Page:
‘To all the rescue cats I have loved before’

July 10 marked my second anniversary of having this weekly column. It is mainly about weighty subjects like politics, education and culture. But I decided to write about the seven cats that I have rescued since 1986. This is a public service as readers may be inspired to adopt an animal. Pets will lift you up, as they did for many during the pandemic.

In June, Time magazine said more than 12 million U.S. households have adopted a pet since the virus hit the country. American Pet Products Association said it’s not rare for people to get pets in a crisis; They are great companions.

“Pet-keeping has become more intensive, just like child-rearing has,” noted Katherine Grier, author of Pets in America: A History.

The first two felines I got were Mr. Whiskers, a young white and black cat, and six months later Madam Trubbles, a tabby with mostly brown hair. They were adopted at shelters near Atlanta where I lived, in 1986.Whiskers once crawled up in the rafters as my house was being built;It took three hours to coax him down. Trubbles was called a “three-legged sloth” as she was missing a toe. Both cats spent five or six years giving me joy.

In 1994 in Berlin, I selected two cats from a shelter. The 12-year-old male was skittish when he went to his new home. He hid in the shelves, and I named him Unforgettable because the famous Nat King Cole and Natalie Cole song was playing when I found him. The female I named Sunset because she was in her “Sunset years”.

She was 18 ½ when adopted, but I was delighted with both my foreign-born cats. When Sunset died 18 months later, it was in my arms at home in upstate NewYork. Her last year and a half had been happy. Unforgettable was good company for me up to five years after that. A year after Sunset died, I came to Lee County for my new life.

Unforgettable was with me then and so was Riddler. I gave her that name since she was unpredictable and a “puzzler” just like a riddle is. Riddler was with me for 16 years, adopted from a shelter in Watertown, New York. She was a true tortoise-shell, very attractive when properly brushed.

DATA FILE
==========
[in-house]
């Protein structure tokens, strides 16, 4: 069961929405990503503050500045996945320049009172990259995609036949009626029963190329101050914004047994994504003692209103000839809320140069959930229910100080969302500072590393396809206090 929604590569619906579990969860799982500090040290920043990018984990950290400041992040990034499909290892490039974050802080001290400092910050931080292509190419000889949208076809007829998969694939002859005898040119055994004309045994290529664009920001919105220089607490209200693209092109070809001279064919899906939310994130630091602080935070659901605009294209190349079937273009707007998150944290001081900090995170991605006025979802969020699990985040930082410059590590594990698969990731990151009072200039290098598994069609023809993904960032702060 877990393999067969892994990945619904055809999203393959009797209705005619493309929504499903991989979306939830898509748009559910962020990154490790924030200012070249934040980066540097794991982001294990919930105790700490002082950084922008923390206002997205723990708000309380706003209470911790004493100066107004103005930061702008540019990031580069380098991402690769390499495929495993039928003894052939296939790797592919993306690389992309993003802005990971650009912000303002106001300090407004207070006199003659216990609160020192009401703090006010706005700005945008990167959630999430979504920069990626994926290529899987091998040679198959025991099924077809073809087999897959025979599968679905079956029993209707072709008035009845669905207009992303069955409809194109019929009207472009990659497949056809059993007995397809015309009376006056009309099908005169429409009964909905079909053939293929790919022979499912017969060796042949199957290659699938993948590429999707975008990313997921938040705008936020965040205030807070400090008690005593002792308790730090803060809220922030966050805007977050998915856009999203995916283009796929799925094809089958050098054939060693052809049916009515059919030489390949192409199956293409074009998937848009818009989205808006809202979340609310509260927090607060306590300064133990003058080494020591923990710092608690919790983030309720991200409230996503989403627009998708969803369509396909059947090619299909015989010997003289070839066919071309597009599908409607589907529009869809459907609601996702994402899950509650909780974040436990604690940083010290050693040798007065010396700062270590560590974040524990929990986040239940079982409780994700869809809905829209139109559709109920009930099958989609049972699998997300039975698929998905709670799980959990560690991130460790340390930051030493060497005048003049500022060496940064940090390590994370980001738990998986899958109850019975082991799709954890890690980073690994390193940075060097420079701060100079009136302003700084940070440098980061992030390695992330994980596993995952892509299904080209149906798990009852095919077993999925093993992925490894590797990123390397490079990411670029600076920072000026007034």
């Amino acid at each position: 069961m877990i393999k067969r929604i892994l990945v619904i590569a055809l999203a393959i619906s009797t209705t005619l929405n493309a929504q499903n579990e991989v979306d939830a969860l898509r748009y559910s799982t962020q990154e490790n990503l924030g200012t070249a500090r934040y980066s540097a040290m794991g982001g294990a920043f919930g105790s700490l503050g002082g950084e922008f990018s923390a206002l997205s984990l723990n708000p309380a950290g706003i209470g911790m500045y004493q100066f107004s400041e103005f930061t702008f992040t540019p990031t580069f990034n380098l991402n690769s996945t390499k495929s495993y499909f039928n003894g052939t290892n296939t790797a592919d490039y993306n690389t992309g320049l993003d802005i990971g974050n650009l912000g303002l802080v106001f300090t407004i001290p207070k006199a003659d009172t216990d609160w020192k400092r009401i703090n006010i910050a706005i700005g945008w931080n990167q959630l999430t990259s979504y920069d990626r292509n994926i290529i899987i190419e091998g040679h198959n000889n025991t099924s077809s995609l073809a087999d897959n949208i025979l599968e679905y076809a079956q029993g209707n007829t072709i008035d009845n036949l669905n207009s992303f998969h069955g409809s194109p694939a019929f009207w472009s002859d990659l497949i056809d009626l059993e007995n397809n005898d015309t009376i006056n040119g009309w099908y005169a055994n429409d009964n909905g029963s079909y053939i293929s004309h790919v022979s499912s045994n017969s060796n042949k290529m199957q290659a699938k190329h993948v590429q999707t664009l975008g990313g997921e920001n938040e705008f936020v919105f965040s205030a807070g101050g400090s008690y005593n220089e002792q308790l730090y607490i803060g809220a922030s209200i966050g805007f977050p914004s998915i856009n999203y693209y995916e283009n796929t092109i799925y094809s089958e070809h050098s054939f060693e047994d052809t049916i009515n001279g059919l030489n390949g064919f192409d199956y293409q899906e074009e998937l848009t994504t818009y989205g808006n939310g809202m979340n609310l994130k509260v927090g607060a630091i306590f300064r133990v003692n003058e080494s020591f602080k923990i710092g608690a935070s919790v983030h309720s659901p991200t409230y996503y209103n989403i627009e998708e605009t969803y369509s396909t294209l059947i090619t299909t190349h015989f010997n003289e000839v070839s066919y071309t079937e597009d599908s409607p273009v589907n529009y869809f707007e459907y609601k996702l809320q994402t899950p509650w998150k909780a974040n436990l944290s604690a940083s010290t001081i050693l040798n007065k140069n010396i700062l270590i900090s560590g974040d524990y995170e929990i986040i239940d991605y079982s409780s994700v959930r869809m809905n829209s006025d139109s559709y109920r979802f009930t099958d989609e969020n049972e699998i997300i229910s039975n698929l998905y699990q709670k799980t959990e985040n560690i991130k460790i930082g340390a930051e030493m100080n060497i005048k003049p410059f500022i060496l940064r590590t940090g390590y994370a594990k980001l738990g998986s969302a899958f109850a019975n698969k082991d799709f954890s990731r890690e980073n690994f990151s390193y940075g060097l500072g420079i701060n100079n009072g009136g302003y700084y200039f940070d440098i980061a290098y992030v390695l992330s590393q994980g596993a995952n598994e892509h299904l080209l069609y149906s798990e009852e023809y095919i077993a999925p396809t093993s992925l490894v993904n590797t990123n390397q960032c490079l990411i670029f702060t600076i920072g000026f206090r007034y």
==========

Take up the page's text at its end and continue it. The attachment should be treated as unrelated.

As is obvious with my naming cats Unforgettable, Sunset, etc. I like to create names that are original and tailored to individual cats. (In 1976 a Congressional candidate I wrote about named her dog Watergate.) A recent cat-naming is from 2011 when I chose a shelter cat on display at the PetSmart in Montgomery.

I called the young gray and white male youngster “Chase” because we got him at The Shoppes at East Chase. Further, he was the first new male cat I had adopted in a while, so he was crowned “Chase”; a good masculine name. Two years ago this month, after eight wonderful years with us, he disappeared from our yard.

It was a huge loss for us and very difficult for our dog Emma. (I have lived with four dogs since 2011, and expect to write about them next summer. Call it “equal time.”) Reports of small pets being lost are not new where we live, near Cary Woods. Yet Chase may be out there somewhere, using his wits to survive. I am an optimist, of course.

There is much controversy about whether cats should be outside a lot. It depends on the setting — if you have a large yard away from traffic and other danger, a cat will enjoy being out with nature in the daytime. If you keep him or her inside except for trips to the vet, please consider buying a “cat tree” or two, and opening window curtains so the cat can enjoy the sunrise and sunset, as well as flora and fauna.

Speaking of “fauna,” that is our newest cat’s name, the one she had in the shelter. I wanted to study her actions for a week, as practice, and then give her a name that fit her personality. But we kept the name Fauna. It captures her love of nature, and the fact she is a “fauna”; an animal of a particular region.

I hope it does not take a pandemic or other crisis to find homes for homeless pets. Shelters are available in most counties and mid-to-large Alabama cities. Also, many Lee County veterinarians have accepted cats and dogs in their facilities, from the crowded shelter. That is indeed admirable. It’s more work for the vets, but it is a labor of love.

Some people just don’t like cats, others shun dogs. Cats encourage cleanliness; they are clever; they are entertaining — often, a barrel of laughs; and they are affectionate and caring. They are definitely intelligent and independent; I applaud that.

We adopted Fauna from Opelika veterinarian Dr. Buddy Bruce and we are delighted with her. A tortoiseshell, she reminds me of Riddler. Every cat I wrote about is special to me. I say not to one, but to all seven cats: “Unforgettable, that’s what you are.”

Greg Markley first moved to Lee County in 1996. He has Masters’ in education and history. He taught politics as an adjunct in Georgia and Alabama. An award-winning writer in the Army and civilian life, he has contributed to the Observer for 11 years.